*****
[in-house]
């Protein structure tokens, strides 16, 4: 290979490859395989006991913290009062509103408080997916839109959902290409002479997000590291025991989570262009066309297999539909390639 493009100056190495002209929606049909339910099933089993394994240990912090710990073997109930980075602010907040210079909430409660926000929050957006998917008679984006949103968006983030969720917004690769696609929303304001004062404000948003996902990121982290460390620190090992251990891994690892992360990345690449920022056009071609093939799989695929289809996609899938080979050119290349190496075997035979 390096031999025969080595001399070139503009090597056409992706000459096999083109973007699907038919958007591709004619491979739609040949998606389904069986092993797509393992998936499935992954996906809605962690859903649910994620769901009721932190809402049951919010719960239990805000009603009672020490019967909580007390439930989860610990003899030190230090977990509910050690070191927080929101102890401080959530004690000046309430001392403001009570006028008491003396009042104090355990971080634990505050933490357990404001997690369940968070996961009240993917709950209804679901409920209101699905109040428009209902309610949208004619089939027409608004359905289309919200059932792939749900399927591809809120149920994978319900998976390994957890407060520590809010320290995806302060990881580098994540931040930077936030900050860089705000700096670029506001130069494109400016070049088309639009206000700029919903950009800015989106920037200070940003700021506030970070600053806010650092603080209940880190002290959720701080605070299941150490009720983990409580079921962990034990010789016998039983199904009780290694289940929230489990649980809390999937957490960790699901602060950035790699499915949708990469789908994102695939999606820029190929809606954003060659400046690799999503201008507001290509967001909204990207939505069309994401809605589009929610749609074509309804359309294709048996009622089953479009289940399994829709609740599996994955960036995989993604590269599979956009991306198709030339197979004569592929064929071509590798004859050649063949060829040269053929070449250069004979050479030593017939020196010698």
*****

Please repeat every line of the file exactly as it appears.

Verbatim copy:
[in-house]
């Protein structure tokens, strides 16, 4: 290979490859395989006991913290009062509103408080997916839109959902290409002479997000590291025991989570262009066309297999539909390639 493009100056190495002209929606049909339910099933089993394994240990912090710990073997109930980075602010907040210079909430409660926000929050957006998917008679984006949103968006983030969720917004690769696609929303304001004062404000948003996902990121982290460390620190090992251990891994690892992360990345690449920022056009071609093939799989695929289809996609899938080979050119290349190496075997035979 390096031999025969080595001399070139503009090597056409992706000459096999083109973007699907038919958007591709004619491979739609040949998606389904069986092993797509393992998936499935992954996906809605962690859903649910994620769901009721932190809402049951919010719960239990805000009603009672020490019967909580007390439930989860610990003899030190230090977990509910050690070191927080929101102890401080959530004690000046309430001392403001009570006028008491003396009042104090355990971080634990505050933490357990404001997690369940968070996961009240993917709950209804679901409920209101699905109040428009209902309610949208004619089939027409608004359905289309919200059932792939749900399927591809809120149920994978319900998976390994957890407060520590809010320290995806302060990881580098994540931040930077936030900050860089705000700096670029506001130069494109400016070049088309639009206000700029919903950009800015989106920037200070940003700021506030970070600053806010650092603080209940880190002290959720701080605070299941150490009720983990409580079921962990034990010789016998039983199904009780290694289940929230489990649980809390999937957490960790699901602060950035790699499915949708990469789908994102695939999606820029190929809606954003060659400046690799999503201008507001290509967001909204990207939505069309994401809605589009929610749609074509309804359309294709048996009622089953479009289940399994829709609740599996994955960036995989993604590269599979956009991306198709030339197979004569592929064929071509590798004859050649063949060829040269053929070449250069004979050479030593017939020196010698």